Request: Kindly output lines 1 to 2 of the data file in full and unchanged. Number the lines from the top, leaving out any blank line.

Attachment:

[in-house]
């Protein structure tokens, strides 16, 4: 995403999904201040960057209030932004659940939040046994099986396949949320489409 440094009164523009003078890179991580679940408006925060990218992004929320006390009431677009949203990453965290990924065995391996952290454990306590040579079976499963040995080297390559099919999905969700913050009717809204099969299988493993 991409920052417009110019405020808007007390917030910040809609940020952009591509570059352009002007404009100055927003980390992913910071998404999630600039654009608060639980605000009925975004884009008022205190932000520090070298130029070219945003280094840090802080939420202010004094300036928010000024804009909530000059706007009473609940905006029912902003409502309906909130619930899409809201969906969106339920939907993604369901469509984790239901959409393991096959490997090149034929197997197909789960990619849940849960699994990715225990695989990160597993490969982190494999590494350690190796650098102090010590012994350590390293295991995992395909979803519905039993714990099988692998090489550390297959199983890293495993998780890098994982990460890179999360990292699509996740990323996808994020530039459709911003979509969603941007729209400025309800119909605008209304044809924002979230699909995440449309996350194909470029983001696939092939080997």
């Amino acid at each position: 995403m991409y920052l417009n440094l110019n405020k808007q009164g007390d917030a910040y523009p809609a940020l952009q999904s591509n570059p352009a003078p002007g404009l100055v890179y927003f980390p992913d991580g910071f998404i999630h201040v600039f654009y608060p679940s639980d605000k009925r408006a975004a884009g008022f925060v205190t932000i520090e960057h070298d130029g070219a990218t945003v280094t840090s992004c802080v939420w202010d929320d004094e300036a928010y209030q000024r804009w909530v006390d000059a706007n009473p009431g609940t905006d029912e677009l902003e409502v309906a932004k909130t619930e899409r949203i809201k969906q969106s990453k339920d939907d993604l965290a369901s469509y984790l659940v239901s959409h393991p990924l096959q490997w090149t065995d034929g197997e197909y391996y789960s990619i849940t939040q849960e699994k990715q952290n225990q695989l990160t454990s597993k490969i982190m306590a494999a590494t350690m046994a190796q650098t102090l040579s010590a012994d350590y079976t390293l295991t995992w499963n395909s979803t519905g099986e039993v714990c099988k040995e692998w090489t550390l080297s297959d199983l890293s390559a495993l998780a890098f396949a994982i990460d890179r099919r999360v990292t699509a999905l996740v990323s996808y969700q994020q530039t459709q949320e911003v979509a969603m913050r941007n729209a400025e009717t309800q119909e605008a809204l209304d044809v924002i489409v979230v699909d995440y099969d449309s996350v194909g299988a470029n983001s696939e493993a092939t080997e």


[in-house]
């Protein structure tokens, strides 16, 4: 995403999904201040960057209030932004659940939040046994099986396949949320489409 440094009164523009003078890179991580679940408006925060990218992004929320006390009431677009949203990453965290990924065995391996952290454990306590040579079976499963040995080297390559099919999905969700913050009717809204099969299988493993 991409920052417009110019405020808007007390917030910040809609940020952009591509570059352009002007404009100055927003980390992913910071998404999630600039654009608060639980605000009925975004884009008022205190932000520090070298130029070219945003280094840090802080939420202010004094300036928010000024804009909530000059706007009473609940905006029912902003409502309906909130619930899409809201969906969106339920939907993604369901469509984790239901959409393991096959490997090149034929197997197909789960990619849940849960699994990715225990695989990160597993490969982190494999590494350690190796650098102090010590012994350590390293295991995992395909979803519905039993714990099988692998090489550390297959199983890293495993998780890098994982990460890179999360990292699509996740990323996808994020530039459709911003979509969603941007729209400025309800119909605008209304044809924002979230699909995440449309996350194909470029983001696939092939080997």